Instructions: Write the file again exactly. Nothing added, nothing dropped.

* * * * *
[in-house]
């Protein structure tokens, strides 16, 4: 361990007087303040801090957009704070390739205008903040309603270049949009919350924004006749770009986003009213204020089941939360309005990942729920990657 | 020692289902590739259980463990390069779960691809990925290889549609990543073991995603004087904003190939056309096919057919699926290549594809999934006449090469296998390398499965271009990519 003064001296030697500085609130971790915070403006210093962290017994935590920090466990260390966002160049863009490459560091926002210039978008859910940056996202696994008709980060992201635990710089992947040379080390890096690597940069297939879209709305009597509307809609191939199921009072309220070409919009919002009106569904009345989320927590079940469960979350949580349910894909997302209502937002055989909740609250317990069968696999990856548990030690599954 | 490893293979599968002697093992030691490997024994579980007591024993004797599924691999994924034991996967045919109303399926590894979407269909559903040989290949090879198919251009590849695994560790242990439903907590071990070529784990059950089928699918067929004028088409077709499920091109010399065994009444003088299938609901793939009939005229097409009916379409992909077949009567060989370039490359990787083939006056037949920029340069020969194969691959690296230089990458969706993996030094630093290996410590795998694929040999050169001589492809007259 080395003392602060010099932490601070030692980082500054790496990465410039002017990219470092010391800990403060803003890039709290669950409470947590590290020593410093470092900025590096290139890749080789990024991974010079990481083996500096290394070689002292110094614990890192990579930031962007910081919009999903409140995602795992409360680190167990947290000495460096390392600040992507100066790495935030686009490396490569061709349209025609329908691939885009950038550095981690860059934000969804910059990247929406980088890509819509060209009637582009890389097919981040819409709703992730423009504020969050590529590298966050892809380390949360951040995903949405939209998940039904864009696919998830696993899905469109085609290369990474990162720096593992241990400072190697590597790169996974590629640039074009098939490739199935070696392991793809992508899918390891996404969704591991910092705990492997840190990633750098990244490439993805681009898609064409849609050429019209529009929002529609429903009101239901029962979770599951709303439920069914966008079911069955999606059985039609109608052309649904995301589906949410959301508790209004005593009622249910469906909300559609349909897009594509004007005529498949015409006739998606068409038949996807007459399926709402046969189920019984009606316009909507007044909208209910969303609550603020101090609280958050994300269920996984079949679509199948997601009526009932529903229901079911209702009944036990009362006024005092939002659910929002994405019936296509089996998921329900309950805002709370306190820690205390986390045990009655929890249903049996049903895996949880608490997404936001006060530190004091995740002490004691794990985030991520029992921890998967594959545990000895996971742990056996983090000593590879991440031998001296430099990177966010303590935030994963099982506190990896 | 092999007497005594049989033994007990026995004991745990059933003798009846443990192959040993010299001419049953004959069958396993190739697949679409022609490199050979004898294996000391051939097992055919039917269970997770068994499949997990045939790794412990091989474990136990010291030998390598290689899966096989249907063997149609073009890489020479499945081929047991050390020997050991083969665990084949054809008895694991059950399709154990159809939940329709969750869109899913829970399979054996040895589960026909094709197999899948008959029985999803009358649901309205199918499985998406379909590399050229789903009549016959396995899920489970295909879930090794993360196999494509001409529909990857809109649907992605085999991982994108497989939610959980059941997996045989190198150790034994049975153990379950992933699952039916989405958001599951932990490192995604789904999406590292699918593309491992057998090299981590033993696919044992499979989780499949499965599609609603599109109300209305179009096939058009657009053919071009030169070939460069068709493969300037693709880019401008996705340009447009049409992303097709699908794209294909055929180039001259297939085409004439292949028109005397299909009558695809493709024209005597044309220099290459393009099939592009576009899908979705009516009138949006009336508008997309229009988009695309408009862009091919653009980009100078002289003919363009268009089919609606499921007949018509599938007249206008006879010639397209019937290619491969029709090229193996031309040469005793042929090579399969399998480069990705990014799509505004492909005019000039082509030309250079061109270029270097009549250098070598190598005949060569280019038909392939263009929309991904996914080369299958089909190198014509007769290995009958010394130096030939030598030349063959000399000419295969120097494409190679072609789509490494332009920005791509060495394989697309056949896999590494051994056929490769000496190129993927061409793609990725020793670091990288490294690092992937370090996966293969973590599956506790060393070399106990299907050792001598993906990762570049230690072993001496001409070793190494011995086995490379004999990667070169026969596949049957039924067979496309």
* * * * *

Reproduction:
[in-house]
């Protein structure tokens, strides 16, 4: 361990007087303040801090957009704070390739205008903040309603270049949009919350924004006749770009986003009213204020089941939360309005990942729920990657 | 020692289902590739259980463990390069779960691809990925290889549609990543073991995603004087904003190939056309096919057919699926290549594809999934006449090469296998390398499965271009990519 003064001296030697500085609130971790915070403006210093962290017994935590920090466990260390966002160049863009490459560091926002210039978008859910940056996202696994008709980060992201635990710089992947040379080390890096690597940069297939879209709305009597509307809609191939199921009072309220070409919009919002009106569904009345989320927590079940469960979350949580349910894909997302209502937002055989909740609250317990069968696999990856548990030690599954 | 490893293979599968002697093992030691490997024994579980007591024993004797599924691999994924034991996967045919109303399926590894979407269909559903040989290949090879198919251009590849695994560790242990439903907590071990070529784990059950089928699918067929004028088409077709499920091109010399065994009444003088299938609901793939009939005229097409009916379409992909077949009567060989370039490359990787083939006056037949920029340069020969194969691959690296230089990458969706993996030094630093290996410590795998694929040999050169001589492809007259 080395003392602060010099932490601070030692980082500054790496990465410039002017990219470092010391800990403060803003890039709290669950409470947590590290020593410093470092900025590096290139890749080789990024991974010079990481083996500096290394070689002292110094614990890192990579930031962007910081919009999903409140995602795992409360680190167990947290000495460096390392600040992507100066790495935030686009490396490569061709349209025609329908691939885009950038550095981690860059934000969804910059990247929406980088890509819509060209009637582009890389097919981040819409709703992730423009504020969050590529590298966050892809380390949360951040995903949405939209998940039904864009696919998830696993899905469109085609290369990474990162720096593992241990400072190697590597790169996974590629640039074009098939490739199935070696392991793809992508899918390891996404969704591991910092705990492997840190990633750098990244490439993805681009898609064409849609050429019209529009929002529609429903009101239901029962979770599951709303439920069914966008079911069955999606059985039609109608052309649904995301589906949410959301508790209004005593009622249910469906909300559609349909897009594509004007005529498949015409006739998606068409038949996807007459399926709402046969189920019984009606316009909507007044909208209910969303609550603020101090609280958050994300269920996984079949679509199948997601009526009932529903229901079911209702009944036990009362006024005092939002659910929002994405019936296509089996998921329900309950805002709370306190820690205390986390045990009655929890249903049996049903895996949880608490997404936001006060530190004091995740002490004691794990985030991520029992921890998967594959545990000895996971742990056996983090000593590879991440031998001296430099990177966010303590935030994963099982506190990896 | 092999007497005594049989033994007990026995004991745990059933003798009846443990192959040993010299001419049953004959069958396993190739697949679409022609490199050979004898294996000391051939097992055919039917269970997770068994499949997990045939790794412990091989474990136990010291030998390598290689899966096989249907063997149609073009890489020479499945081929047991050390020997050991083969665990084949054809008895694991059950399709154990159809939940329709969750869109899913829970399979054996040895589960026909094709197999899948008959029985999803009358649901309205199918499985998406379909590399050229789903009549016959396995899920489970295909879930090794993360196999494509001409529909990857809109649907992605085999991982994108497989939610959980059941997996045989190198150790034994049975153990379950992933699952039916989405958001599951932990490192995604789904999406590292699918593309491992057998090299981590033993696919044992499979989780499949499965599609609603599109109300209305179009096939058009657009053919071009030169070939460069068709493969300037693709880019401008996705340009447009049409992303097709699908794209294909055929180039001259297939085409004439292949028109005397299909009558695809493709024209005597044309220099290459393009099939592009576009899908979705009516009138949006009336508008997309229009988009695309408009862009091919653009980009100078002289003919363009268009089919609606499921007949018509599938007249206008006879010639397209019937290619491969029709090229193996031309040469005793042929090579399969399998480069990705990014799509505004492909005019000039082509030309250079061109270029270097009549250098070598190598005949060569280019038909392939263009929309991904996914080369299958089909190198014509007769290995009958010394130096030939030598030349063959000399000419295969120097494409190679072609789509490494332009920005791509060495394989697309056949896999590494051994056929490769000496190129993927061409793609990725020793670091990288490294690092992937370090996966293969973590599956506790060393070399106990299907050792001598993906990762570049230690072993001496001409070793190494011995086995490379004999990667070169026969596949049957039924067979496309």